The Imām of Dārul Hijrah

"I wrote this article nearly a decade ago. Though my research in Islamic theology has remarkably expanded in the past decade, I still hold this article dear to me. Something I wrote with great passion and zeal."

-Maasid Siddiq Ganai

The young boy insisted, “I want to write more Aādīth”. He had just written forty Aādīth which he listened from his teacher, Az-Zuhrī (رحمه الله). It was the day of Eīd and that didn’t stop

The Masjid of the Prophet
The Imām of Dārul Hijrah, by Maasid Siddiq G.

this lad from coming to the home of his teacher in order to seek knowledge. But forty Aādīth were more than sufficient for one day and so Imām Az-Zuhrī (رحمه الله) said to him, “go home, memorize these first and then we shall proceed”, the boy’s reply was surprising, “I have already memorized them”.

This young boy grew up to be called as the scholar of ijāz and the Imām of Dārul Hijrah, He was Abū ‘Abdillah Mālik Ibn Anas Al-Abahī. Born in 93 H in Madinah, Malik died there as well in the year 179 H. The Imām and Muaddith about whom Ash-Shāfi'ī (رحمه الله) said that,

“Had it not been for Mālik and Sufyān Ibn ‘Uyaynah, the knowledge of ijāz would had disappeared”.

Born in a well-off family Malik (رحمه الله) did not need to work for a living. He was highly attracted to the study of Fiqh and ended up giving his entire life studying Fiqh.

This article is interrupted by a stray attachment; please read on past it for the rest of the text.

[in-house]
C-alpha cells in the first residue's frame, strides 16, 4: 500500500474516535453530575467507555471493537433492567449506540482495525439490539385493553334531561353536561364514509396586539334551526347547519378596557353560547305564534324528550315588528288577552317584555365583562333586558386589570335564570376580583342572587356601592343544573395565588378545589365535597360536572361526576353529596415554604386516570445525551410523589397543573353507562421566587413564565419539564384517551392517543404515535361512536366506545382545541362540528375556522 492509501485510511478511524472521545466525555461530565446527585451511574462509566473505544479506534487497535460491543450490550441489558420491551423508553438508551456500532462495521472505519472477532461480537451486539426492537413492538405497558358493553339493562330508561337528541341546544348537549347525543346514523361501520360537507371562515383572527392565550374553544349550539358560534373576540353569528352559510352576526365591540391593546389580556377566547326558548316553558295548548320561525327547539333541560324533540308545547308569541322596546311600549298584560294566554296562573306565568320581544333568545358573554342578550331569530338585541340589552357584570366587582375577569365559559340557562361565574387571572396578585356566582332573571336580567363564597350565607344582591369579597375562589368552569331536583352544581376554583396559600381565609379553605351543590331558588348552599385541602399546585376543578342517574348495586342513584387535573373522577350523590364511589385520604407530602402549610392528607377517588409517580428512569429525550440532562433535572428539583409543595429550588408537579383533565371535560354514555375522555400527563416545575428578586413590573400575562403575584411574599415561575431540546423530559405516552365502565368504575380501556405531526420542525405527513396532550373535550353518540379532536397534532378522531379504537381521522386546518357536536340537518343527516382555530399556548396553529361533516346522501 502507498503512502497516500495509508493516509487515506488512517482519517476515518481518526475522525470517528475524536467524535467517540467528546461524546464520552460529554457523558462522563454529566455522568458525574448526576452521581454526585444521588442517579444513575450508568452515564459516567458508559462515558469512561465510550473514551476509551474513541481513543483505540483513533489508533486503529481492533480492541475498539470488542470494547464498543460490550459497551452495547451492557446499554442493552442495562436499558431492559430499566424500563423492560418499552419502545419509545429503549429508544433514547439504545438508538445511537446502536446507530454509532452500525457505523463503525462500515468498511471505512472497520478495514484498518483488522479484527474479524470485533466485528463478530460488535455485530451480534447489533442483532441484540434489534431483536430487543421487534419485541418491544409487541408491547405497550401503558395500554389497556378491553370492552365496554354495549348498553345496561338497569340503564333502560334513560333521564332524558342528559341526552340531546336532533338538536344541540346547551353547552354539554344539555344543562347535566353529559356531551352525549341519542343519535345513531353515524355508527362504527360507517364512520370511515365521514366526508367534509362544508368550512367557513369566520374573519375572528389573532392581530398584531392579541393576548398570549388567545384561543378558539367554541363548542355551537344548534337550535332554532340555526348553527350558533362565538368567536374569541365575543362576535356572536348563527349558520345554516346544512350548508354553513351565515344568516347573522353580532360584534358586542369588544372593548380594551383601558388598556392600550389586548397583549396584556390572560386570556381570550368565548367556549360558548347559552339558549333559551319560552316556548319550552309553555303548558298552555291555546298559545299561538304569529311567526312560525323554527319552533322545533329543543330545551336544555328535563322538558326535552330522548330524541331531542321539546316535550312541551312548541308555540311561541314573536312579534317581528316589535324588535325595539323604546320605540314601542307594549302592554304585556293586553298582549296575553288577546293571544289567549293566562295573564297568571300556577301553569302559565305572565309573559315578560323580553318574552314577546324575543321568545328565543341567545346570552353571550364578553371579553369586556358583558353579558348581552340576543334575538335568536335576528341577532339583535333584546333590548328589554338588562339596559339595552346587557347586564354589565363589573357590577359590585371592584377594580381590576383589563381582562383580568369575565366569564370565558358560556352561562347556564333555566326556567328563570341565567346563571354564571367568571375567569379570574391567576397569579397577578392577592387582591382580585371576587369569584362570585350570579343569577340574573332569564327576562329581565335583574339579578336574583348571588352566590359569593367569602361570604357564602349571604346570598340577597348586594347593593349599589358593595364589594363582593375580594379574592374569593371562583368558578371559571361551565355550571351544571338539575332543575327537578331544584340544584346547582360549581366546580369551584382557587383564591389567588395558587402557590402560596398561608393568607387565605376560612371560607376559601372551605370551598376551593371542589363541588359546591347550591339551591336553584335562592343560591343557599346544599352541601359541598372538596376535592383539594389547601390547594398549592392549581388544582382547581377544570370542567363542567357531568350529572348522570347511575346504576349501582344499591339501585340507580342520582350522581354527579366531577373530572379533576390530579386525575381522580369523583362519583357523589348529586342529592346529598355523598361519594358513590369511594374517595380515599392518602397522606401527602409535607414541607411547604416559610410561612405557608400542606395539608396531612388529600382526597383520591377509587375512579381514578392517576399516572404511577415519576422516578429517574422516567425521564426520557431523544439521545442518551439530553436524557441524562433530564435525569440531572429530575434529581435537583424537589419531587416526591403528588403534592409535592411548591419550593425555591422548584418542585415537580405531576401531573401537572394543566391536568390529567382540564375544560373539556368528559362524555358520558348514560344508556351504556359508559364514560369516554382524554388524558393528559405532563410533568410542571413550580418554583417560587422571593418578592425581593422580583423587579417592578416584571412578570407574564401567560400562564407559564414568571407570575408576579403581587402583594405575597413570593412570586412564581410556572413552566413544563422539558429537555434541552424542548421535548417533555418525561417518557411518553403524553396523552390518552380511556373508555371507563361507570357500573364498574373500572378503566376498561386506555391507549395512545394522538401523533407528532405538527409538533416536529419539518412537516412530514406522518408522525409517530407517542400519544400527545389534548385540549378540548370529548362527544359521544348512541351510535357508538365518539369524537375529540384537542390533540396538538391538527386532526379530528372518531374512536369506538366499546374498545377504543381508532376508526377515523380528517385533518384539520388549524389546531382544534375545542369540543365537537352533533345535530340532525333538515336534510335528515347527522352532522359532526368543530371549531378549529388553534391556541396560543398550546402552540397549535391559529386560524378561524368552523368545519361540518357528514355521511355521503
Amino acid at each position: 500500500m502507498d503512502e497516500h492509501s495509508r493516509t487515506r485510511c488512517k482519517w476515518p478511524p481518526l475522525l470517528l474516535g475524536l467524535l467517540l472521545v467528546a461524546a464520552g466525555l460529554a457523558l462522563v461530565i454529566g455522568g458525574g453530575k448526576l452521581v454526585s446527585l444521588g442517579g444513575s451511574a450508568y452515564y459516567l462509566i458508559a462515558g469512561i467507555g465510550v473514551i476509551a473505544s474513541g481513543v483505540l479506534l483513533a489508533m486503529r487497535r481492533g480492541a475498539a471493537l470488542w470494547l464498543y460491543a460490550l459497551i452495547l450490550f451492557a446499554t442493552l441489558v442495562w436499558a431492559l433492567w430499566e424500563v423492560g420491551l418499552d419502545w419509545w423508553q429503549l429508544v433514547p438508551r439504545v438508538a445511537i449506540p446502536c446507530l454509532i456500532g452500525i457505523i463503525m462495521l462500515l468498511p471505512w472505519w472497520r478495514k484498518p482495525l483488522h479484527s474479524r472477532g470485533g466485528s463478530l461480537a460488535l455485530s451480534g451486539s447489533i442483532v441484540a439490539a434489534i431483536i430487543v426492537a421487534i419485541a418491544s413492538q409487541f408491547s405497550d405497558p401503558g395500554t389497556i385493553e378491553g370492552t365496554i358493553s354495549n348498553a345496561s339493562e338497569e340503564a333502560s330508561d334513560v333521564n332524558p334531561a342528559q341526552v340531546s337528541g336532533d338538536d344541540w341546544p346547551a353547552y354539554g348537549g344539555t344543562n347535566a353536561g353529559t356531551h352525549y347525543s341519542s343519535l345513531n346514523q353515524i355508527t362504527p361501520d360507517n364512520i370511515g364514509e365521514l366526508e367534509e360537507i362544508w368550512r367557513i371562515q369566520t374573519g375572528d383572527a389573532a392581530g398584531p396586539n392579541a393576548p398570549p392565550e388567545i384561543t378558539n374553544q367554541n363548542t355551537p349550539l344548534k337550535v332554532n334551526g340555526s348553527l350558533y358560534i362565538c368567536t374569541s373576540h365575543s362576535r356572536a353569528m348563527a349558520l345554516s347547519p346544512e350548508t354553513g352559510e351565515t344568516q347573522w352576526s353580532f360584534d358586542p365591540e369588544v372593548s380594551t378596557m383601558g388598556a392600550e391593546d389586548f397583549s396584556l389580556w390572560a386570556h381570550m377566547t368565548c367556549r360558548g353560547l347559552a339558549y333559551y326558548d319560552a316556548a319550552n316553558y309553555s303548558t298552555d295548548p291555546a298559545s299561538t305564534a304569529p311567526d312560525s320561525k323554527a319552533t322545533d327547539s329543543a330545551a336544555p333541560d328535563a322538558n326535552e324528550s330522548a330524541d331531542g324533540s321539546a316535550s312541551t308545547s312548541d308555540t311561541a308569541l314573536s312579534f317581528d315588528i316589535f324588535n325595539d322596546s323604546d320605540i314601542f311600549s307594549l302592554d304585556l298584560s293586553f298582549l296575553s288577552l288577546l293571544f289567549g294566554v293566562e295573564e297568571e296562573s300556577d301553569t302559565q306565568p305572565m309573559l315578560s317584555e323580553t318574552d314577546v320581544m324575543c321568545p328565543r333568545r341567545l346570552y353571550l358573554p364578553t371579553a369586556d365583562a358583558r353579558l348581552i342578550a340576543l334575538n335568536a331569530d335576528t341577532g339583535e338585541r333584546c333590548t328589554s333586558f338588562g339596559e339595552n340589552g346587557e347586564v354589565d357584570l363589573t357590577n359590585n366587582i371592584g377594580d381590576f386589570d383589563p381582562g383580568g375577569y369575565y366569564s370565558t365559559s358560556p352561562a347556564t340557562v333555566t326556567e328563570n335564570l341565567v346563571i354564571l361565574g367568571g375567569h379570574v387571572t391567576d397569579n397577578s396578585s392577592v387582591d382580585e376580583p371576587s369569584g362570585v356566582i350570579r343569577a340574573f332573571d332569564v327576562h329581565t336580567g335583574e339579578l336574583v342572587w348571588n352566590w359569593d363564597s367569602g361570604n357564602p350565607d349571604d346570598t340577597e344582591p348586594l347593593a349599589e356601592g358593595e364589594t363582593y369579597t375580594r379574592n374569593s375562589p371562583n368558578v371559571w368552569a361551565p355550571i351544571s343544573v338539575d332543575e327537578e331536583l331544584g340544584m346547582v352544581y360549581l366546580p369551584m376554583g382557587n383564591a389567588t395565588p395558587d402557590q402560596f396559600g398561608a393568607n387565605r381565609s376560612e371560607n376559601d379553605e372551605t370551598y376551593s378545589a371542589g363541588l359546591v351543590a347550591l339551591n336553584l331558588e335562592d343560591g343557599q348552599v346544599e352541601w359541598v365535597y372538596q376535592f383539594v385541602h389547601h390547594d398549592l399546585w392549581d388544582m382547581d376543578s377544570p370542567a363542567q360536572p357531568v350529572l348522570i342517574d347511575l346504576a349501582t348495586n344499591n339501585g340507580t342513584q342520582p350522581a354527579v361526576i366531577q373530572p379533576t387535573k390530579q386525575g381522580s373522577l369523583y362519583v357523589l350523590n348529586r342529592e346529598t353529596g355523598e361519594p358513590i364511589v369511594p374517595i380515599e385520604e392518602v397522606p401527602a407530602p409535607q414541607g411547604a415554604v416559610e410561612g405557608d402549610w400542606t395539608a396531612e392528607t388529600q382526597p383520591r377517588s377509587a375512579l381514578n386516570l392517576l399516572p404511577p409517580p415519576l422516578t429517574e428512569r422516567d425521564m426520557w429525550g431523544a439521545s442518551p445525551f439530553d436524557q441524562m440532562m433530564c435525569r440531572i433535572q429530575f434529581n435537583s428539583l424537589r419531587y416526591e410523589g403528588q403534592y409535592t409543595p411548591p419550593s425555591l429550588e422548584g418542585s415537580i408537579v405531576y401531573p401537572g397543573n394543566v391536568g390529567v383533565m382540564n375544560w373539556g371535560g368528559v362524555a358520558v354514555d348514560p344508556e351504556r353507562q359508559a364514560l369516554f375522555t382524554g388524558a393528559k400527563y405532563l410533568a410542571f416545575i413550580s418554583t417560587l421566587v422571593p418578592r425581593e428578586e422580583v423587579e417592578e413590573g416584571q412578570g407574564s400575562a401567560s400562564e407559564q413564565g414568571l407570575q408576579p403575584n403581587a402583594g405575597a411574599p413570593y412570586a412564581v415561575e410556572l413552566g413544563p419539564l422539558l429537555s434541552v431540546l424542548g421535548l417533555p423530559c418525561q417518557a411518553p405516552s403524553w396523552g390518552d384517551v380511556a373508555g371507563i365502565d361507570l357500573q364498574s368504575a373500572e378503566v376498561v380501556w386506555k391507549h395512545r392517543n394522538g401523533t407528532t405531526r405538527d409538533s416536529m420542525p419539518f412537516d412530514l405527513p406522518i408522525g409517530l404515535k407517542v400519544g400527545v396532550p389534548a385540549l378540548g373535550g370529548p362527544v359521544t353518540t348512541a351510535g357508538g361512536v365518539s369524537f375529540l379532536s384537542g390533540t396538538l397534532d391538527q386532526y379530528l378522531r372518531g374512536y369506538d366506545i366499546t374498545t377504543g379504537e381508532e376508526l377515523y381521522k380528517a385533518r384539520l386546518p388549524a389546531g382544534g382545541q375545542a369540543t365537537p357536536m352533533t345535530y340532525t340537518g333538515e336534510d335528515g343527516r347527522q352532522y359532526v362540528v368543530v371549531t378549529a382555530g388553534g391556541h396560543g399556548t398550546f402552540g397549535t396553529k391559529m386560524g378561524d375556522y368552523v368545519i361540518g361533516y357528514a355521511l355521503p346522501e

He gained knowledge from Rabī’ah, from many of the great jurists among the Tābi'ūn, and so extensive was his study under the instruction of Az-Zuhrī, that he is considered to be one of his most famous students. He also heard much from Nāfi’, the free slave of Ibn ‘Umar. Those narrations that he related from Nāfi’ became well known, and according to the convention among some of the scholars of adīth, that chain is called the golden chain: Mālik from Nāfi’ from Ibn Umar (رضي الله عنه)”[i].

Mālik grew up in a household which was engaged in the science of Traditions and adīth. His family was interested in the knowledge of the reports and traditions of the Companions and their fatāwá. Mālik was originally known as 'the brother of An-Nar', a brother of his who was esteemed for his knowledge. Then his own desire to seek knowledge grew to such an extent that people began to say, 'An-Nar, the brother of Malik.'[ii]

Imām Mālik (رحمه الله) held the adīth of the Prophet (صلى الله عليه وسلم) in such reverence that he never narrated, taught any adīth or given a fatwá without being in a state of ritual purity. Ismā'īl Ibn Abi Uways said; "I asked my uncle, Mālik, about something. He had me sit, made ablution, then said, 'awla Walā Quwata Illā Billāh." He did not give any fatwá without saying it first."

Mālik would view fatwá as an important action that can have far reaching consequences. He, thus, used to be extremely careful about giving it to the extent that if he was not sure about a matter, he would not dare to talk. Al-Haytham said, "I once was with Mālik when he was asked more than forty questions and I heard him reply, 'I do not know,' to thirty two of them." Yet, he was the man about whom Ash-Shāfi'ī said,

"When scholars are mentioned, Malik is like a star among them."

Mālik said that he did not sit to give fatwá, until seventy scholars of the Madinah first witnessed to his competence in doing so.